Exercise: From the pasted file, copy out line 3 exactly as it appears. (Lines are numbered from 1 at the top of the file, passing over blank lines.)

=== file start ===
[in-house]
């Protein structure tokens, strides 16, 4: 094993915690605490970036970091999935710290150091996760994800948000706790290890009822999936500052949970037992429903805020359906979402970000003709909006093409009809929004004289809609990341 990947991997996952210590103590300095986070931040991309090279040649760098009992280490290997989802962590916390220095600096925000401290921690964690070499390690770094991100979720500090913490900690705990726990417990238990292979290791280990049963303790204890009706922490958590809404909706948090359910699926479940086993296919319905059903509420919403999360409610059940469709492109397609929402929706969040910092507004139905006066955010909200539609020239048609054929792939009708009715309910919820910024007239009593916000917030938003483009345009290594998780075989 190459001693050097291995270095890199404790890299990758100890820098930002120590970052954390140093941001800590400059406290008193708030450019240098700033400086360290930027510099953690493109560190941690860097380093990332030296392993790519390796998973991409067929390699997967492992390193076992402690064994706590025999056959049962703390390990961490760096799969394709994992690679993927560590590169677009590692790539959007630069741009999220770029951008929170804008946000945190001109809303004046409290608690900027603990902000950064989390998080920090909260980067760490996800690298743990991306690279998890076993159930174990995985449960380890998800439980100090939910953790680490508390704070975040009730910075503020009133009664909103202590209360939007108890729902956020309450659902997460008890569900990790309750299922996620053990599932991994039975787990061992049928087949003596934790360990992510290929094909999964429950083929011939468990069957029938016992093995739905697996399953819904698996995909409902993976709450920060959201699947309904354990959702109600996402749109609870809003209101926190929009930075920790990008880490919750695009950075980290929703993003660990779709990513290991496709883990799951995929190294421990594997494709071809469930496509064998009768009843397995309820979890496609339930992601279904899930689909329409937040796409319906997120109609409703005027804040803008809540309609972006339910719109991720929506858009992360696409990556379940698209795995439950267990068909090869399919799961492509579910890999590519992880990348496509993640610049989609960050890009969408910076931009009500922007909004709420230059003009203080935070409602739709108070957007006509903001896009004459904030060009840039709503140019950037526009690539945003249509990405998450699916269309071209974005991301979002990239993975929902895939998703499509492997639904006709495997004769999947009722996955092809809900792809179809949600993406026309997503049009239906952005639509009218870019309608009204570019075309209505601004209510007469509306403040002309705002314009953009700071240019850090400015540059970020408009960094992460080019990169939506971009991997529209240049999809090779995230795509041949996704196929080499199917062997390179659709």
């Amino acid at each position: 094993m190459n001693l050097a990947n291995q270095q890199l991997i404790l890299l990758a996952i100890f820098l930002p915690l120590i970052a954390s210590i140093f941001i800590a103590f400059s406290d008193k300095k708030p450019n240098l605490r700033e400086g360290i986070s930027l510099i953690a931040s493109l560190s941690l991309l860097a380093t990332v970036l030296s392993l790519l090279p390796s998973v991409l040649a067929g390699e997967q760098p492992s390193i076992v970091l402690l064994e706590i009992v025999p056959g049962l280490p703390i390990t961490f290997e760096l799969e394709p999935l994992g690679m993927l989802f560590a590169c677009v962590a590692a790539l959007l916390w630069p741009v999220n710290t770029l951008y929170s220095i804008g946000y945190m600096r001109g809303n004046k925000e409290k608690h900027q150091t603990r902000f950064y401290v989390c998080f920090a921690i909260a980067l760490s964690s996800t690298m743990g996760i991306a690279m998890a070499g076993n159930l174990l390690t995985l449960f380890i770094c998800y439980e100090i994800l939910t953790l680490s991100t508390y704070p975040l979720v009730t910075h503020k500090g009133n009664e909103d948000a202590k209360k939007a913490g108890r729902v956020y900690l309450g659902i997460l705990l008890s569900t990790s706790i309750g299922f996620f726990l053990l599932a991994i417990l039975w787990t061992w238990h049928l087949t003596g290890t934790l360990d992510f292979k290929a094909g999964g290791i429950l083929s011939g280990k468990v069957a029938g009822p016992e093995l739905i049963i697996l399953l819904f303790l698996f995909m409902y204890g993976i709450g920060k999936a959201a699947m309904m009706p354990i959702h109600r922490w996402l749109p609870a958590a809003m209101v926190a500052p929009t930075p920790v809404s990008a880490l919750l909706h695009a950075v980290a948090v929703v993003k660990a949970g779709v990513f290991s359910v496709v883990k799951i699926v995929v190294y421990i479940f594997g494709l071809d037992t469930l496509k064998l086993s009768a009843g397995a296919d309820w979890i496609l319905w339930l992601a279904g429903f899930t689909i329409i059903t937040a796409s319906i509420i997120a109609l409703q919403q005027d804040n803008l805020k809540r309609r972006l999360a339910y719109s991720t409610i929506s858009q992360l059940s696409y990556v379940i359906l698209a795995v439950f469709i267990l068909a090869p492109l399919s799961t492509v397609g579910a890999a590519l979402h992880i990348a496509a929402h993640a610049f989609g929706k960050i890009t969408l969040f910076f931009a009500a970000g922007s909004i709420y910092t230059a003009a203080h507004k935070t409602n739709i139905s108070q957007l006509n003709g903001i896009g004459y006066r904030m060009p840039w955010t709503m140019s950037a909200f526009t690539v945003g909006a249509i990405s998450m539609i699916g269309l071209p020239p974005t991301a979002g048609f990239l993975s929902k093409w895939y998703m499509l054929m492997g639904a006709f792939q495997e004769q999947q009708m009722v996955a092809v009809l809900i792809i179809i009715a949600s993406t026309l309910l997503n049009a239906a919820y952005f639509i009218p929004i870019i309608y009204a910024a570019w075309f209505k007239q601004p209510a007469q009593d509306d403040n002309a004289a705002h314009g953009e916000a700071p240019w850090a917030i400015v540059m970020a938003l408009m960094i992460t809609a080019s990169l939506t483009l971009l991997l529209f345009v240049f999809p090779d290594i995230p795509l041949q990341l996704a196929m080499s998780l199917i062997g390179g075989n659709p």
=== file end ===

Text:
């Amino acid at each position: 094993m190459n001693l050097a990947n291995q270095q890199l991997i404790l890299l990758a996952i100890f820098l930002p915690l120590i970052a954390s210590i140093f941001i800590a103590f400059s406290d008193k300095k708030p450019n240098l605490r700033e400086g360290i986070s930027l510099i953690a931040s493109l560190s941690l991309l860097a380093t990332v970036l030296s392993l790519l090279p390796s998973v991409l040649a067929g390699e997967q760098p492992s390193i076992v970091l402690l064994e706590i009992v025999p056959g049962l280490p703390i390990t961490f290997e760096l799969e394709p999935l994992g690679m993927l989802f560590a590169c677009v962590a590692a790539l959007l916390w630069p741009v999220n710290t770029l951008y929170s220095i804008g946000y945190m600096r001109g809303n004046k925000e409290k608690h900027q150091t603990r902000f950064y401290v989390c998080f920090a921690i909260a980067l760490s964690s996800t690298m743990g996760i991306a690279m998890a070499g076993n159930l174990l390690t995985l449960f380890i770094c998800y439980e100090i994800l939910t953790l680490s991100t508390y704070p975040l979720v009730t910075h503020k500090g009133n009664e909103d948000a202590k209360k939007a913490g108890r729902v956020y900690l309450g659902i997460l705990l008890s569900t990790s706790i309750g299922f996620f726990l053990l599932a991994i417990l039975w787990t061992w238990h049928l087949t003596g290890t934790l360990d992510f292979k290929a094909g999964g290791i429950l083929s011939g280990k468990v069957a029938g009822p016992e093995l739905i049963i697996l399953l819904f303790l698996f995909m409902y204890g993976i709450g920060k999936a959201a699947m309904m009706p354990i959702h109600r922490w996402l749109p609870a958590a809003m209101v926190a500052p929009t930075p920790v809404s990008a880490l919750l909706h695009a950075v980290a948090v929703v993003k660990a949970g779709v990513f290991s359910v496709v883990k799951i699926v995929v190294y421990i479940f594997g494709l071809d037992t469930l496509k064998l086993s009768a009843g397995a296919d309820w979890i496609l319905w339930l992601a279904g429903f899930t689909i329409i059903t937040a796409s319906i509420i997120a109609l409703q919403q005027d804040n803008l805020k809540r309609r972006l999360a339910y719109s991720t409610i929506s858009q992360l059940s696409y990556v379940i359906l698209a795995v439950f469709i267990l068909a090869p492109l399919s799961t492509v397609g579910a890999a590519l979402h992880i990348a496509a929402h993640a610049f989609g929706k960050i890009t969408l969040f910076f931009a009500a970000g922007s909004i709420y910092t230059a003009a203080h507004k935070t409602n739709i139905s108070q957007l006509n003709g903001i896009g004459y006066r904030m060009p840039w955010t709503m140019s950037a909200f526009t690539v945003g909006a249509i990405s998450m539609i699916g269309l071209p020239p974005t991301a979002g048609f990239l993975s929902k093409w895939y998703m499509l054929m492997g639904a006709f792939q495997e004769q999947q009708m009722v996955a092809v009809l809900i792809i179809i009715a949600s993406t026309l309910l997503n049009a239906a919820y952005f639509i009218p929004i870019i309608y009204a910024a570019w075309f209505k007239q601004p209510a007469q009593d509306d403040n002309a004289a705002h314009g953009e916000a700071p240019w850090a917030i400015v540059m970020a938003l408009m960094i992460t809609a080019s990169l939506t483009l971009l991997l529209f345009v240049f999809p090779d290594i995230p795509l041949q990341l996704a196929m080499s998780l199917i062997g390179g075989n659709p």